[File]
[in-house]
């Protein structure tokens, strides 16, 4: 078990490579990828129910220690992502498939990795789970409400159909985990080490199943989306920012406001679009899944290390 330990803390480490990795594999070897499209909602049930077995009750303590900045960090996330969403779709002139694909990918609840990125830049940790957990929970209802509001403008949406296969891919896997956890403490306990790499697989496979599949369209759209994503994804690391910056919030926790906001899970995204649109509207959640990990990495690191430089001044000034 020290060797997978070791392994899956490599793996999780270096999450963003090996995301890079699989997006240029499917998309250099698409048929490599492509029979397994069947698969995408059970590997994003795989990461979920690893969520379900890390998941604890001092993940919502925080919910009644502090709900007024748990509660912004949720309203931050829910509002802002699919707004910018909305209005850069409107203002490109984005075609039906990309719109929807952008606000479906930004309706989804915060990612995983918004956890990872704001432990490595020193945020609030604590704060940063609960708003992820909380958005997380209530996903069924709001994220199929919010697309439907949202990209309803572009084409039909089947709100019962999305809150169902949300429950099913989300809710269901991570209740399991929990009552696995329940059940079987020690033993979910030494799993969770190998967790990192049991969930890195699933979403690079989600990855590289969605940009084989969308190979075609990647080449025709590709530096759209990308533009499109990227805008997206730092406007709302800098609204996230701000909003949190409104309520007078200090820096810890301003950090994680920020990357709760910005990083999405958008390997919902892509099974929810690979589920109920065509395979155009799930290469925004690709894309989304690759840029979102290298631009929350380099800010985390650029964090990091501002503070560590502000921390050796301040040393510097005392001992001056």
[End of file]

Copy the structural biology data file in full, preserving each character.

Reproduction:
[in-house]
């Protein structure tokens, strides 16, 4: 078990490579990828129910220690992502498939990795789970409400159909985990080490199943989306920012406001679009899944290390 330990803390480490990795594999070897499209909602049930077995009750303590900045960090996330969403779709002139694909990918609840990125830049940790957990929970209802509001403008949406296969891919896997956890403490306990790499697989496979599949369209759209994503994804690391910056919030926790906001899970995204649109509207959640990990990495690191430089001044000034 020290060797997978070791392994899956490599793996999780270096999450963003090996995301890079699989997006240029499917998309250099698409048929490599492509029979397994069947698969995408059970590997994003795989990461979920690893969520379900890390998941604890001092993940919502925080919910009644502090709900007024748990509660912004949720309203931050829910509002802002699919707004910018909305209005850069409107203002490109984005075609039906990309719109929807952008606000479906930004309706989804915060990612995983918004956890990872704001432990490595020193945020609030604590704060940063609960708003992820909380958005997380209530996903069924709001994220199929919010697309439907949202990209309803572009084409039909089947709100019962999305809150169902949300429950099913989300809710269901991570209740399991929990009552696995329940059940079987020690033993979910030494799993969770190998967790990192049991969930890195699933979403690079989600990855590289969605940009084989969308190979075609990647080449025709590709530096759209990308533009499109990227805008997206730092406007709302800098609204996230701000909003949190409104309520007078200090820096810890301003950090994680920020990357709760910005990083999405958008390997919902892509099974929810690979589920109920065509395979155009799930290469925004690709894309989304690759840029979102290298631009929350380099800010985390650029964090990091501002503070560590502000921390050796301040040393510097005392001992001056």